One thing you should know about Ewan McGregor: he isn't really into Hollywood. But after playing the smack-loving, toilet-diving antihero Mark Renton in Trainspotting, and following it up with a debonair period-costumed turn in Emma, Ewan McGregor defines British cool — and Hollywood is ready to pounce. How will McGregor respond? Impossible to say, but to hear him rail against the other Emma — 1995's latter-day version, Clueless — one can surmise that he will never slip easily into Hollywood superstardom. "I hated Clueless with a passion," McGregor gripes. "I thought it would have been a really good film if someone had blown her head off at the end with a really huge gun. I mean, this rich bitch suddenly becomes charitable and then she's okay? And then there's the token black friend. It was so corrupt, so L.A., I hated it."
McGregor's enviable position as a young actor in demand was years in the making. By age 9, buoyed by the success of his uncle Denis Lawson (Local Hero, Star Wars), McGregor decided he would be an actor. He left home at 16 to work with the Perth Repertory Theatre in Scotland, but soon skipped down to London to study acting at the Guildhall School of Music and Drama. McGregor's big break came with the British television series Lipstick on Your Collar, in which he played a clerk with an Elvis obsession. His movie debut followed — a one-liner in Being Human, a Robin Williams fiasco that disappeared from theaters with merciful speed.
In 1994, McGregor teamed up with a trio who changed his young life forever. With director Danny Boyle, producer Andrew MacDonald, and writer John Hodge, McGregor made Shallow Grave, a grisly thriller about three flatmates who dispose of a lodger's body to keep his suitcase full of cash. The film astounded audiences with its rare energy and nihilistic outlook, and was a modest financial success. McGregor won critical raves for his portrayal of the cynical newspaperman on weak moral ground. He then teamed with the trio a second time for Trainspotting, a sensational film based on the novel of the same name by Irvine Welsh. The last line of Mark Renton's opening monologue, "Who needs reasons when you've got heroin?" set the tone for the movie. The response at the box office in Britain was overwhelming: Trainspotting was second only to Four Weddings and a Funeral in total receipts for any British film. Box-office success in America was less resplendent, but McGregor won the hearts of many a critic — and young woman.
Those young women were disappointed to learn, however, that the first thing McGregor did after finishing Trainspotting was to marry French production designer Eve Mouvrakis. McGregor describes this stressful time best: "One minute I was lying on the floor with a syringe in my arm, then I got married, then I was standing in this trailer with a wig and a top hat and leather gloves on, and for a moment I thought, 'I can't go from skinhead drug addict to ha-ha-ha curly wig acting.'" But obviously he could. McGregor's role as the pompous love interest of Emma again won him acclaim, and it looked like there would be no end in sight for his string of back-to-back projects. (McGregor and his wife completed their own collaborative effort a year later: Clara McGregor.)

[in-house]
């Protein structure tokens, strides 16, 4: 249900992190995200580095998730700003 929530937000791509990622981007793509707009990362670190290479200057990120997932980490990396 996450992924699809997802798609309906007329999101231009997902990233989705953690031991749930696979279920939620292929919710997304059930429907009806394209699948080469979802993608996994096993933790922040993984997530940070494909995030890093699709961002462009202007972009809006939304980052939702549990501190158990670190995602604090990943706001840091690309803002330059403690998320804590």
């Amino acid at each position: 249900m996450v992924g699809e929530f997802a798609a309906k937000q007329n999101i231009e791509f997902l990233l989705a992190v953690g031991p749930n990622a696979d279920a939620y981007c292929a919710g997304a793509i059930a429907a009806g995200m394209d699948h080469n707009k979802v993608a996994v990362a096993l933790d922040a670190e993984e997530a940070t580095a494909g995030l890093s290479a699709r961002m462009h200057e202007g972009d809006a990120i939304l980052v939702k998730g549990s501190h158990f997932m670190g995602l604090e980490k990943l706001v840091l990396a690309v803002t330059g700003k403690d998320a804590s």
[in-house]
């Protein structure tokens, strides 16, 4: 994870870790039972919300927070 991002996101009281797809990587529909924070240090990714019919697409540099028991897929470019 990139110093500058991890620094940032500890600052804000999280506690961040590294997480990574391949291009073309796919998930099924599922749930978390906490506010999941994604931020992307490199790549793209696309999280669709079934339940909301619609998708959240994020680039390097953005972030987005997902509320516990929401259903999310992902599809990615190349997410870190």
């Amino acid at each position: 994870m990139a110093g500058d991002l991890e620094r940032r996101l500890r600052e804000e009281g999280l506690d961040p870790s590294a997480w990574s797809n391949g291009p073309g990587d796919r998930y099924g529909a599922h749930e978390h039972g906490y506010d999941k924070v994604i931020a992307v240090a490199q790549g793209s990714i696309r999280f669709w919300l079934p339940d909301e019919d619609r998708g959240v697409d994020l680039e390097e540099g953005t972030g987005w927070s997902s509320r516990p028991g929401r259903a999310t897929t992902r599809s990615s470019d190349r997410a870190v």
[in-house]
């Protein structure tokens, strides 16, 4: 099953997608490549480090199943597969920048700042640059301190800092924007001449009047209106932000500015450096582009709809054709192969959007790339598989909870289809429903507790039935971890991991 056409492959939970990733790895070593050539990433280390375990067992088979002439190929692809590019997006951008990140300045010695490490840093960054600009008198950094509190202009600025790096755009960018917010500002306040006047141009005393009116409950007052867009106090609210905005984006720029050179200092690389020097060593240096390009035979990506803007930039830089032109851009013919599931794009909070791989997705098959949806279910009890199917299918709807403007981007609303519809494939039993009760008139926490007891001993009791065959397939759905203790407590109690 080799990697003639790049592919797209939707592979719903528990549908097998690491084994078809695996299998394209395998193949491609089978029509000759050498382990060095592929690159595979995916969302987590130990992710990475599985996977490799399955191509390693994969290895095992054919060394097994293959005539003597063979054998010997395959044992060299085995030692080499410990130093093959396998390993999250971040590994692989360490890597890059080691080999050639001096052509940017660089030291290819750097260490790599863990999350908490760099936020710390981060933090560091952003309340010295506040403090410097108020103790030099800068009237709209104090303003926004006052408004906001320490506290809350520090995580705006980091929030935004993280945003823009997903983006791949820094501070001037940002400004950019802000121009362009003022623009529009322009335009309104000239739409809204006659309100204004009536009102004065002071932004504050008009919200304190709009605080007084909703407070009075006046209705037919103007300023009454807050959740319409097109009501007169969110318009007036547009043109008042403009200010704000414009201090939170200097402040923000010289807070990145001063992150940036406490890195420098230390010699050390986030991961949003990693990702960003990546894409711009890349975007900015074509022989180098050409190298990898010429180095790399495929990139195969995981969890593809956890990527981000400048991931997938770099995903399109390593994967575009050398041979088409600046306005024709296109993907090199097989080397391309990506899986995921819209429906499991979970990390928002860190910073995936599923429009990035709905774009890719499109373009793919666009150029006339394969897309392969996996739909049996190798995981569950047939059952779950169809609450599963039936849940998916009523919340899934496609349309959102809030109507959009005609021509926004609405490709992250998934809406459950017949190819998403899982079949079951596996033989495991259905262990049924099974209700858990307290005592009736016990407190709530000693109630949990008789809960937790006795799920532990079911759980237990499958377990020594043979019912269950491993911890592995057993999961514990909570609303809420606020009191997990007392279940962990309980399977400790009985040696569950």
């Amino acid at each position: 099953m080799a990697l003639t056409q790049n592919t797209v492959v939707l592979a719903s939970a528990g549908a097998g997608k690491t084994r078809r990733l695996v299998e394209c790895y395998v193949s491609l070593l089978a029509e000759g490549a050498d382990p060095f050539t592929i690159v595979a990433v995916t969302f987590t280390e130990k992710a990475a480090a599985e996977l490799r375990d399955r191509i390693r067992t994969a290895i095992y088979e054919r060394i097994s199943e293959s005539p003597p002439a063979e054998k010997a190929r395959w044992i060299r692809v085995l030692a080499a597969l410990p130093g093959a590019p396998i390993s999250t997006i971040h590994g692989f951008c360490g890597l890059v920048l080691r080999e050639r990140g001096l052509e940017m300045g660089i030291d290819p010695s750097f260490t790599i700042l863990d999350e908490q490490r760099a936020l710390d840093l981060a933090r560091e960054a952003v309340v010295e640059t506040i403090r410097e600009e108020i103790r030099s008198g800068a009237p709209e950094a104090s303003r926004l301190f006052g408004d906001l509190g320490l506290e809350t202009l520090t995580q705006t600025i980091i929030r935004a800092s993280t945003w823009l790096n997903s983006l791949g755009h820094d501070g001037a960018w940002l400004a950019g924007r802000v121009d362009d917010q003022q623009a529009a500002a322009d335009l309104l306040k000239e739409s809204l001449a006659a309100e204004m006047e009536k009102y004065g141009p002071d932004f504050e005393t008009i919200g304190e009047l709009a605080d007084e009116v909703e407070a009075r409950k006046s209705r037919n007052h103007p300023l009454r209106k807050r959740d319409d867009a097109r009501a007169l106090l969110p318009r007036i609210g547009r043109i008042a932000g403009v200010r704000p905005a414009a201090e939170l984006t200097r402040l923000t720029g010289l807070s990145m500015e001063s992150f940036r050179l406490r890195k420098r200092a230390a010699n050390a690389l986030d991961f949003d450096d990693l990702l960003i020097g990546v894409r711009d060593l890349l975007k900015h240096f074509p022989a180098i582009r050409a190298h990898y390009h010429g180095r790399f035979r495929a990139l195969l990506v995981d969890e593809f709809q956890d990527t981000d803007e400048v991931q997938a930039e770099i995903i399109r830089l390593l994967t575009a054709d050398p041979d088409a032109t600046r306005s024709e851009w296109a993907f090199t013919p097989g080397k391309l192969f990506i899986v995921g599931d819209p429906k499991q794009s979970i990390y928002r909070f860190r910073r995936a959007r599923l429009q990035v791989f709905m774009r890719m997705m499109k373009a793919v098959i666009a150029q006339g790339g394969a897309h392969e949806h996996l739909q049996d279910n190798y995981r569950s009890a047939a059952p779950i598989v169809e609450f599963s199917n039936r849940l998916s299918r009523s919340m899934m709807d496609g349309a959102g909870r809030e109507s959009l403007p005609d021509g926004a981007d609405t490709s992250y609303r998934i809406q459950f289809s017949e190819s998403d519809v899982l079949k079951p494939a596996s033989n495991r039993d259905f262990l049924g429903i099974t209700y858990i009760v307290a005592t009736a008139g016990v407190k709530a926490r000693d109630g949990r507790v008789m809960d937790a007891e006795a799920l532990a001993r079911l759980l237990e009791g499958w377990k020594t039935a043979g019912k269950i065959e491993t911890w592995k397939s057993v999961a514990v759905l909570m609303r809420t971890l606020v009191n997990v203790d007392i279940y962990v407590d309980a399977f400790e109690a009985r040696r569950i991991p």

McGregor followed up his role as a horn player in the well-received 1997 social drama Brassed Off with A Life Less Ordinary, a film that perhaps represents the last full collaboration between the actor and Boyle, MacDonald, and Hodge. The four ventured all the way to Utah for the romantic comedy — a hop, skip, and a jump from Hollywood, but still a good distance for McGregor, who says he will never live there. "It would bore me to death — driving around in this Valium lifestyle, you'd soon lose critical faculty." He next starred in Todd Haynes' opulent paean to the rise and fall of the London glam rock scene, Velvet Goldmine, which was produced by Michael Stipe's Single Cell Pictures; and reteamed with Brassed Off director Mark Herman for Little Voice, a film based on Jim Cartwright's hit West End play of the same name. In 1999, McGregor embraced the mainstream with a the role of young Obi-Wan Kenobi in the first of the long-promised prequels to the Star Wars trilogy, Episode I: The Phantom Menace.
Although he was now a household name, thanks to Star Wars, McGregor's subsequent films floundered. The biopic Rogue Trader went straight to cable in 1999; the bizarre thriller Eye of the Beholder was one of the worst reviewed films of 2000; and Nora, in which he portrayed famed Irish writer James Joyce, played on the festival circuit before making a brief appearance in theaters in 2001.
Always the gambler, McGregor again exercised his rock 'n' roll streak by attempting another musical venture in Baz Luhrmann's Moulin Rouge. After his ladylove in the film, Nicole Kidman, made headlines with her divorce from husband Tom Cruise, McGregor felt compelled to tell the press that his onscreen love affair with the glamorous star never crossed over into real life. Luhrmann admited to Movieline that his two leads were inseparable, but dismissed rumors of an affair, "As far as I know, there was a line. It just didn't happen. But it was very close." McGregor followed up filming of his second Star Wars film, due out in 2002, with the military actioner Black Hawk Down for director Ridley Scott.
This biography is available with full information at Mr. Showbiz.
Contact Ewan at:
9830 Wilshire Blvd.
Beverly Hills, CA
c/o Jonathan Altaras + Associates
13 shorts gardens
London wc2h 9at
*addresses according to Crissie of Yahoo Club "Club Moulin Rouge"
Legal: The biography text is property of Mr. Showbiz and copyrighted by ABC News Internet Ventures, 2001
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